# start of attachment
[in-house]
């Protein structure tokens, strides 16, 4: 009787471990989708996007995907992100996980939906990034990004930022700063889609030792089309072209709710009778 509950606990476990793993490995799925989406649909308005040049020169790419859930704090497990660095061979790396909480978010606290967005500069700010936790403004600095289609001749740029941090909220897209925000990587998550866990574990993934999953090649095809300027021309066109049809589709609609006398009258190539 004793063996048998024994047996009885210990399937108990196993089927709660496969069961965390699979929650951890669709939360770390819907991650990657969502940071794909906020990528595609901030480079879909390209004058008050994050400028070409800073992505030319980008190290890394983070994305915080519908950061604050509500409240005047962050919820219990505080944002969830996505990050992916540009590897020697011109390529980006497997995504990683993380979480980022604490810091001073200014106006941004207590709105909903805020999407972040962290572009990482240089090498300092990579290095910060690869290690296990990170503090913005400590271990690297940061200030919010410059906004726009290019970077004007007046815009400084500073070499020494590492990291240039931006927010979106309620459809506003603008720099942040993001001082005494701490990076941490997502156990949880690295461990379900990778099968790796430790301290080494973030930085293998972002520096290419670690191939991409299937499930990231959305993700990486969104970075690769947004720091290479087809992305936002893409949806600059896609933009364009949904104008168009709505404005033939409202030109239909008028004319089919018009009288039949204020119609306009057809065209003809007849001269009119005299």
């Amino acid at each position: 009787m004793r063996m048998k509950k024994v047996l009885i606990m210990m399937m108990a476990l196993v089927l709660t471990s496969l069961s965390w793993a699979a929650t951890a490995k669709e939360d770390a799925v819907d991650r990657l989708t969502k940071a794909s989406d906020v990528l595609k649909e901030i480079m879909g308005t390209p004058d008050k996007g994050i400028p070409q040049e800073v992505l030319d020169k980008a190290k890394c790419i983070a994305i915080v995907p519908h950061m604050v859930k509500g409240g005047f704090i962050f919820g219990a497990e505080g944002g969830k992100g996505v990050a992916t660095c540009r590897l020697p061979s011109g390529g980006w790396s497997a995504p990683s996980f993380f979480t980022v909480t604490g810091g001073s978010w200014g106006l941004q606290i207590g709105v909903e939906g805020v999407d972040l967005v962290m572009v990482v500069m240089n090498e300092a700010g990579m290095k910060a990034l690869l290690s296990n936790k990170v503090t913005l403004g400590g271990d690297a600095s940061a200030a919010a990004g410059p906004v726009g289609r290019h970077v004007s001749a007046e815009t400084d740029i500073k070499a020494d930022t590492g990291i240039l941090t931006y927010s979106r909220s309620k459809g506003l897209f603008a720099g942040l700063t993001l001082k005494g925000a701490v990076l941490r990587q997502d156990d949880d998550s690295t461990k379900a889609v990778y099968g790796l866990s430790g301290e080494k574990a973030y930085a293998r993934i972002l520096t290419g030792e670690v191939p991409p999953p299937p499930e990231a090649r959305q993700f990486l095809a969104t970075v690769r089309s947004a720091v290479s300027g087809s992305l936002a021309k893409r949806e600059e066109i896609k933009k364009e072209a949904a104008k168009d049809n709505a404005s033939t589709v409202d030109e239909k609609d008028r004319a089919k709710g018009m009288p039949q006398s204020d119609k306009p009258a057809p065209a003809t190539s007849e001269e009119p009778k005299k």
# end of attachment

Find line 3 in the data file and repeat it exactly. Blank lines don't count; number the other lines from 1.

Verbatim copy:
């Amino acid at each position: 009787m004793r063996m048998k509950k024994v047996l009885i606990m210990m399937m108990a476990l196993v089927l709660t471990s496969l069961s965390w793993a699979a929650t951890a490995k669709e939360d770390a799925v819907d991650r990657l989708t969502k940071a794909s989406d906020v990528l595609k649909e901030i480079m879909g308005t390209p004058d008050k996007g994050i400028p070409q040049e800073v992505l030319d020169k980008a190290k890394c790419i983070a994305i915080v995907p519908h950061m604050v859930k509500g409240g005047f704090i962050f919820g219990a497990e505080g944002g969830k992100g996505v990050a992916t660095c540009r590897l020697p061979s011109g390529g980006w790396s497997a995504p990683s996980f993380f979480t980022v909480t604490g810091g001073s978010w200014g106006l941004q606290i207590g709105v909903e939906g805020v999407d972040l967005v962290m572009v990482v500069m240089n090498e300092a700010g990579m290095k910060a990034l690869l290690s296990n936790k990170v503090t913005l403004g400590g271990d690297a600095s940061a200030a919010a990004g410059p906004v726009g289609r290019h970077v004007s001749a007046e815009t400084d740029i500073k070499a020494d930022t590492g990291i240039l941090t931006y927010s979106r909220s309620k459809g506003l897209f603008a720099g942040l700063t993001l001082k005494g925000a701490v990076l941490r990587q997502d156990d949880d998550s690295t461990k379900a889609v990778y099968g790796l866990s430790g301290e080494k574990a973030y930085a293998r993934i972002l520096t290419g030792e670690v191939p991409p999953p299937p499930e990231a090649r959305q993700f990486l095809a969104t970075v690769r089309s947004a720091v290479s300027g087809s992305l936002a021309k893409r949806e600059e066109i896609k933009k364009e072209a949904a104008k168009d049809n709505a404005s033939t589709v409202d030109e239909k609609d008028r004319a089919k709710g018009m009288p039949q006398s204020d119609k306009p009258a057809p065209a003809t190539s007849e001269e009119p009778k005299k």